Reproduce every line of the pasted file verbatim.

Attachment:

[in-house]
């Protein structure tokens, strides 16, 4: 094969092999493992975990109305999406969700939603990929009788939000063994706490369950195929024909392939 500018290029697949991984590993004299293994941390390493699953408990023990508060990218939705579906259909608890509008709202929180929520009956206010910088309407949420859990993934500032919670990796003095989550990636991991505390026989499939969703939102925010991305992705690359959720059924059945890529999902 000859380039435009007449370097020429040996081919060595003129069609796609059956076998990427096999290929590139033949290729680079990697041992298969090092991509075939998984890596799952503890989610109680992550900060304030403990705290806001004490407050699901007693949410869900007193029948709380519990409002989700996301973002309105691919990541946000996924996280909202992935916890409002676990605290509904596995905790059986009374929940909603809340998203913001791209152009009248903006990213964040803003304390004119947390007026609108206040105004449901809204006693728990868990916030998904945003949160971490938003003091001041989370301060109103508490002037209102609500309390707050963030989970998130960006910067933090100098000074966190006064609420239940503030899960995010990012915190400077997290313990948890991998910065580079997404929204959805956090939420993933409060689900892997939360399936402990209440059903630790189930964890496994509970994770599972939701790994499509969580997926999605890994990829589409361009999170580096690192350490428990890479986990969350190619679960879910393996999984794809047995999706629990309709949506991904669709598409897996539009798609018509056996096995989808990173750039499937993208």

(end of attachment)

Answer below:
[in-house]
């Protein structure tokens, strides 16, 4: 094969092999493992975990109305999406969700939603990929009788939000063994706490369950195929024909392939 500018290029697949991984590993004299293994941390390493699953408990023990508060990218939705579906259909608890509008709202929180929520009956206010910088309407949420859990993934500032919670990796003095989550990636991991505390026989499939969703939102925010991305992705690359959720059924059945890529999902 000859380039435009007449370097020429040996081919060595003129069609796609059956076998990427096999290929590139033949290729680079990697041992298969090092991509075939998984890596799952503890989610109680992550900060304030403990705290806001004490407050699901007693949410869900007193029948709380519990409002989700996301973002309105691919990541946000996924996280909202992935916890409002676990605290509904596995905790059986009374929940909603809340998203913001791209152009009248903006990213964040803003304390004119947390007026609108206040105004449901809204006693728990868990916030998904945003949160971490938003003091001041989370301060109103508490002037209102609500309390707050963030989970998130960006910067933090100098000074966190006064609420239940503030899960995010990012915190400077997290313990948890991998910065580079997404929204959805956090939420993933409060689900892997939360399936402990209440059903630790189930964890496994509970994770599972939701790994499509969580997926999605890994990829589409361009999170580096690192350490428990890479986990969350190619679960879910393996999984794809047995999706629990309709949506991904669709598409897996539009798609018509056996096995989808990173750039499937993208």